3 Rules for Building Outbound Sales Development Teams

Posted by Abin Dahal on Wed, Jun 27, 2018
Abin Dahal
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Inbound requests for sales meetings are a magical thing. A customer finds your content engaging. The topics discussed are relevant to their pain points. They think you can help them, so they reach out to you. Any salesperson will jump at the chance to talk to an inbound prospect.

The unfortunate reality is that inbound leads are not always enough. There comes a point when the company needs to leverage outbound prospecting and lead generation to grow faster. Sales teams typically have sellers that are capable of closing deals once they get in front of a prospect, but getting in the door can be the toughest part of the sales cycle. Due to the relatively new nature of the sales development function, there are also fewer guidelines on how to do this successfully. 

This list is by no means exhaustive, but it’s a starting point if you are considering establishing an outbound sales development team.

 

Don’t get caught up on the tech stack. 

 

The majority of sales people being hired today will conduct their sales over the phone and the internet. While the percentage of sales people relying heavily on technology to do their jobs has increased, so has the market for sales enablement technologies. Sales leaders are bombarded with the latest and greatest AI technology that promises to “get the most out of your sales force” and fix, accomplish or avoid almost anything you can imagine 

I will make this as simple as possible. Assuming you have access to reliable internet and a phone, you only need to start with two types of software to build a wildly successful sales development team: A CRM and a Dialer.  

A CRM is needed to effectively measure, track and record who you contact and your conversations/communications with them. You need a dialer because while making a high volume of dials (50-100 a day), hand dialing can be a real waste of time. As soon as you have these two pieces of technology, the rest is about your process and ability to teach the right skills to SDRs. For example, can your team identify and gain access to the right people? Do they establish credibility? Can your SDRs pique enough curiosity in a prospect to secure a meeting?  

As your team expands and your process matures, you will begin to identify process gaps, insights and challenges that may or may not require an additional technology investment. Remember, you can always add to the tech stack but you can’t make money back from an unnecessary investment.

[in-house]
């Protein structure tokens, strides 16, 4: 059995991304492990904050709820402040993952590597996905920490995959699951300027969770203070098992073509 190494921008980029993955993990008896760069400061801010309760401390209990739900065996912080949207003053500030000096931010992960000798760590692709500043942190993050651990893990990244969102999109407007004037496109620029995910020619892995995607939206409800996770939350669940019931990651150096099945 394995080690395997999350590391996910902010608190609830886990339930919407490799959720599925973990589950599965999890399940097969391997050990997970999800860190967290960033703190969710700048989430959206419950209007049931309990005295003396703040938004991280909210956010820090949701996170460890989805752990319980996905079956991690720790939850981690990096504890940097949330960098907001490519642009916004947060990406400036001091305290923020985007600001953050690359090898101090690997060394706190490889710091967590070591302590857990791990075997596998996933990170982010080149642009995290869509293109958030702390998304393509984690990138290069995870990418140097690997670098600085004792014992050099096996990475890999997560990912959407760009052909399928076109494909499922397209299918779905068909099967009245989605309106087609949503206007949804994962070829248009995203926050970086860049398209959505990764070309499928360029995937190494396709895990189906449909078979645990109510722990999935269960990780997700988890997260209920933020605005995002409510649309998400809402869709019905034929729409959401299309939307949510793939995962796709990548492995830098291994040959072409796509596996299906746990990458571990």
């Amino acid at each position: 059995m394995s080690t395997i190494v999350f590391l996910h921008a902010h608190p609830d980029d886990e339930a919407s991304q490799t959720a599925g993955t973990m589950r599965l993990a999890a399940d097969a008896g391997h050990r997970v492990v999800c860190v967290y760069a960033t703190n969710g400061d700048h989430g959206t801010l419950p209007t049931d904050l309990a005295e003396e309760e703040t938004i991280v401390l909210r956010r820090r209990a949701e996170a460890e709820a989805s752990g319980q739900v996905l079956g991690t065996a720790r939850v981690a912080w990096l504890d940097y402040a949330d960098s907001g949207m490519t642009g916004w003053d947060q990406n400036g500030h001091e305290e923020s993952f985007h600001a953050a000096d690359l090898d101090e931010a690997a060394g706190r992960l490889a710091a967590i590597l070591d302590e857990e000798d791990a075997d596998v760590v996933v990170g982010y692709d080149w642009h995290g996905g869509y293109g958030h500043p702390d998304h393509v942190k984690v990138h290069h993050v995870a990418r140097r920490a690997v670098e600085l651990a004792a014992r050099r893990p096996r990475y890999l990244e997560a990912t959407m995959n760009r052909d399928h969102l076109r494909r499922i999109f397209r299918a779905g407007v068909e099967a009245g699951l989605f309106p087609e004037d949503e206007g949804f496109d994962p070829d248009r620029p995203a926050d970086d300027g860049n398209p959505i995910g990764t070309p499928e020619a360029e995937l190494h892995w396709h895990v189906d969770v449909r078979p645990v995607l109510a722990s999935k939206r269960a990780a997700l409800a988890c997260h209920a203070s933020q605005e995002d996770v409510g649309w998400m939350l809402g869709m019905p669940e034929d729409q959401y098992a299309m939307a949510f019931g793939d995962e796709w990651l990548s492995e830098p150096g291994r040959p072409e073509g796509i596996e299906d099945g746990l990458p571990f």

Top performers don’t always make the best managers. 

 

At this point, it’s a cliché but still worth repeating: excellent sales or sales development professionals do not necessarily make great managers. Knowing how to do the job yourself and teaching others are totally different skills. In SPIN selling, Rackham and his team were determined to figure out what made some sellers at Xerox great. The research team asked the top performers what they do to be successful and then went out on the field to verify it. Guess what? The top performers were off the mark with their diagnosis. Some people naturally end up doing things that make them great sales people; this does not mean they can codify their process and teach their skills in a scalable manner. 

New managers, and even experienced managers, need help equipping their sellers with the right communication skills and an effective process to be successful. Help them help your frontline team by creating a scalable and repeatable process, a coaching cadence and clear dashboards to identify where things are working and areas for improvement.  

 

Get people in the door and invest in them. The “right person” for the SDR job is hard to predict 

 

Who is the right fit for the SDR position? The answer is not always intuitive: education is not a great predictor of success in this role. Neither is IQ. A smooth talker is not always the best prospector.  

According to research by Angela Lee Duckworth, the greatest predictor of success in a sales role is grit. She defines grit as "sticking with things over the very long term until you master them." She writes that, "the gritty individual approaches achievement as a marathon; his or her advantage is stamina." 

Duckworth herself acknowledges in her, now very famous, TED Talk that grit is hard to measure and develop in an individual. Since grit is incredibly difficult to predict, the focus should not be on finding the perfect candidate. Instead, ask question that help make a grit assessment, make your best educated guess and then invest in those people by training them on the skills they need to be successful in the SDR role

 

The approach in summary 

 

The people, their skills, and the process in place are the major predictors of success when establishing an outbound sales development team. Undoubtedly, technology is a very important part of being successful in the modern sales environment. However, sales teams don’t make it or break it because of the technology. The software we use as sales people is meant to enable us, not do our jobs for us- we still need to be able to effectively communicate. Having the skillset to gain access to the right people, establish credibility, pique curiously and secure commitments is critical to success, regardless of technology.  

Get people in the door, equip them with a CRM, dialer and then focus on skills. Your industry and company-specific challenges that can’t be addressed by basics like a CRM and a dialer will become apparent over time, and mitigated by better skilled sales people in the short term. Only then, find technology and invest to address your gaps.  

 

Build a world-class sales team.


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Topics: Team Performance